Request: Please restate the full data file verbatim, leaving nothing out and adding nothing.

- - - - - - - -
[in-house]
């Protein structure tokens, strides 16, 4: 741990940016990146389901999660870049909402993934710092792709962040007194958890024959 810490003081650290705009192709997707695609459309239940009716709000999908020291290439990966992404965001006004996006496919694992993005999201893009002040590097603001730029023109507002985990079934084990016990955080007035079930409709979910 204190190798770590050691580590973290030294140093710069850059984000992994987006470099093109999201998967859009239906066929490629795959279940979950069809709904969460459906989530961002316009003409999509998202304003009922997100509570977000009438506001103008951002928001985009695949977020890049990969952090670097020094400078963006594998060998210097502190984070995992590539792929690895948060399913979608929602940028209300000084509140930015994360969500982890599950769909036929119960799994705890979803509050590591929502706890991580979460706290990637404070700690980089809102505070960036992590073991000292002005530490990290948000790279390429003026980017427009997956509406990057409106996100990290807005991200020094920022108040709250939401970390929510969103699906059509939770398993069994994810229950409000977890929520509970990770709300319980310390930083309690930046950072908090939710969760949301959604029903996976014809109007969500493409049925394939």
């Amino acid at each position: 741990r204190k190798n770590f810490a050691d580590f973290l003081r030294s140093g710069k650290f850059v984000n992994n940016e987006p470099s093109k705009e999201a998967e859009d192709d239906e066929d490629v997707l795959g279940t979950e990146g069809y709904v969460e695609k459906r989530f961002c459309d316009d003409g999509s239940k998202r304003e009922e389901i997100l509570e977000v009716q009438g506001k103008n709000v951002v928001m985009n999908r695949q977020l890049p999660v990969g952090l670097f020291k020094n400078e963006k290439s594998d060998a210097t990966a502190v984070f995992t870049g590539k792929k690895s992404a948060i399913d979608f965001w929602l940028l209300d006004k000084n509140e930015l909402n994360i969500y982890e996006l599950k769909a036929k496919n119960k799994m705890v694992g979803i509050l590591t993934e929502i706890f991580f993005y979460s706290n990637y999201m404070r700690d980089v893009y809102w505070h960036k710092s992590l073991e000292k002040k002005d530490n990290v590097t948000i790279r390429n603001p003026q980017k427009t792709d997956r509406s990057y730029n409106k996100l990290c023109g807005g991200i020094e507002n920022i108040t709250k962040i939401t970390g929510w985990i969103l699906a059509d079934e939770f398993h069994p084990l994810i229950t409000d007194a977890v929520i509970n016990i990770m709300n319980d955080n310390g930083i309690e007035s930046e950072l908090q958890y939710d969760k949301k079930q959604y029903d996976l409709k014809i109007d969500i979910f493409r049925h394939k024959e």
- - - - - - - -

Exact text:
[in-house]
């Protein structure tokens, strides 16, 4: 741990940016990146389901999660870049909402993934710092792709962040007194958890024959 810490003081650290705009192709997707695609459309239940009716709000999908020291290439990966992404965001006004996006496919694992993005999201893009002040590097603001730029023109507002985990079934084990016990955080007035079930409709979910 204190190798770590050691580590973290030294140093710069850059984000992994987006470099093109999201998967859009239906066929490629795959279940979950069809709904969460459906989530961002316009003409999509998202304003009922997100509570977000009438506001103008951002928001985009695949977020890049990969952090670097020094400078963006594998060998210097502190984070995992590539792929690895948060399913979608929602940028209300000084509140930015994360969500982890599950769909036929119960799994705890979803509050590591929502706890991580979460706290990637404070700690980089809102505070960036992590073991000292002005530490990290948000790279390429003026980017427009997956509406990057409106996100990290807005991200020094920022108040709250939401970390929510969103699906059509939770398993069994994810229950409000977890929520509970990770709300319980310390930083309690930046950072908090939710969760949301959604029903996976014809109007969500493409049925394939």
């Amino acid at each position: 741990r204190k190798n770590f810490a050691d580590f973290l003081r030294s140093g710069k650290f850059v984000n992994n940016e987006p470099s093109k705009e999201a998967e859009d192709d239906e066929d490629v997707l795959g279940t979950e990146g069809y709904v969460e695609k459906r989530f961002c459309d316009d003409g999509s239940k998202r304003e009922e389901i997100l509570e977000v009716q009438g506001k103008n709000v951002v928001m985009n999908r695949q977020l890049p999660v990969g952090l670097f020291k020094n400078e963006k290439s594998d060998a210097t990966a502190v984070f995992t870049g590539k792929k690895s992404a948060i399913d979608f965001w929602l940028l209300d006004k000084n509140e930015l909402n994360i969500y982890e996006l599950k769909a036929k496919n119960k799994m705890v694992g979803i509050l590591t993934e929502i706890f991580f993005y979460s706290n990637y999201m404070r700690d980089v893009y809102w505070h960036k710092s992590l073991e000292k002040k002005d530490n990290v590097t948000i790279r390429n603001p003026q980017k427009t792709d997956r509406s990057y730029n409106k996100l990290c023109g807005g991200i020094e507002n920022i108040t709250k962040i939401t970390g929510w985990i969103l699906a059509d079934e939770f398993h069994p084990l994810i229950t409000d007194a977890v929520i509970n016990i990770m709300n319980d955080n310390g930083i309690e007035s930046e950072l908090q958890y939710d969760k949301k079930q959604y029903d996976l409709k014809i109007d969500i979910f493409r049925h394939k024959e």